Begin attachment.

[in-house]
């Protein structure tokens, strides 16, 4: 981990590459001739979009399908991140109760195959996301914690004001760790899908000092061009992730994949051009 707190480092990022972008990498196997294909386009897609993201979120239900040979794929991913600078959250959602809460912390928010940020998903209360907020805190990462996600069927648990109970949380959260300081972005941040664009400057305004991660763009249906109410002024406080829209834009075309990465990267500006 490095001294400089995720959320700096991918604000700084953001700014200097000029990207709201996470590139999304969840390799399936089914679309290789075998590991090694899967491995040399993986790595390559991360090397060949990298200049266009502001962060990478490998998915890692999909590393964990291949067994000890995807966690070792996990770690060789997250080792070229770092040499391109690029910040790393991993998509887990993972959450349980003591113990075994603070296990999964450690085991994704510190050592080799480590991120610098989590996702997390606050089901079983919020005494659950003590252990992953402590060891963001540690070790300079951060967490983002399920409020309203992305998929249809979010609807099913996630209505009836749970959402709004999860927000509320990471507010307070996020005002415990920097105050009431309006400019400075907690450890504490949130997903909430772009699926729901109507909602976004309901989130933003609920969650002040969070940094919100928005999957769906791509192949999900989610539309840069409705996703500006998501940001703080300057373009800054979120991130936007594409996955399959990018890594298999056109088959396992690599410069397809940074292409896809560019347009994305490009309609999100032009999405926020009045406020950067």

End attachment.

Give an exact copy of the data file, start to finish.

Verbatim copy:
[in-house]
């Protein structure tokens, strides 16, 4: 981990590459001739979009399908991140109760195959996301914690004001760790899908000092061009992730994949051009 707190480092990022972008990498196997294909386009897609993201979120239900040979794929991913600078959250959602809460912390928010940020998903209360907020805190990462996600069927648990109970949380959260300081972005941040664009400057305004991660763009249906109410002024406080829209834009075309990465990267500006 490095001294400089995720959320700096991918604000700084953001700014200097000029990207709201996470590139999304969840390799399936089914679309290789075998590991090694899967491995040399993986790595390559991360090397060949990298200049266009502001962060990478490998998915890692999909590393964990291949067994000890995807966690070792996990770690060789997250080792070229770092040499391109690029910040790393991993998509887990993972959450349980003591113990075994603070296990999964450690085991994704510190050592080799480590991120610098989590996702997390606050089901079983919020005494659950003590252990992953402590060891963001540690070790300079951060967490983002399920409020309203992305998929249809979010609807099913996630209505009836749970959402709004999860927000509320990471507010307070996020005002415990920097105050009431309006400019400075907690450890504490949130997903909430772009699926729901109507909602976004309901989130933003609920969650002040969070940094919100928005999957769906791509192949999900989610539309840069409705996703500006998501940001703080300057373009800054979120991130936007594409996955399959990018890594298999056109088959396992690599410069397809940074292409896809560019347009994305490009309609999100032009999405926020009045406020950067």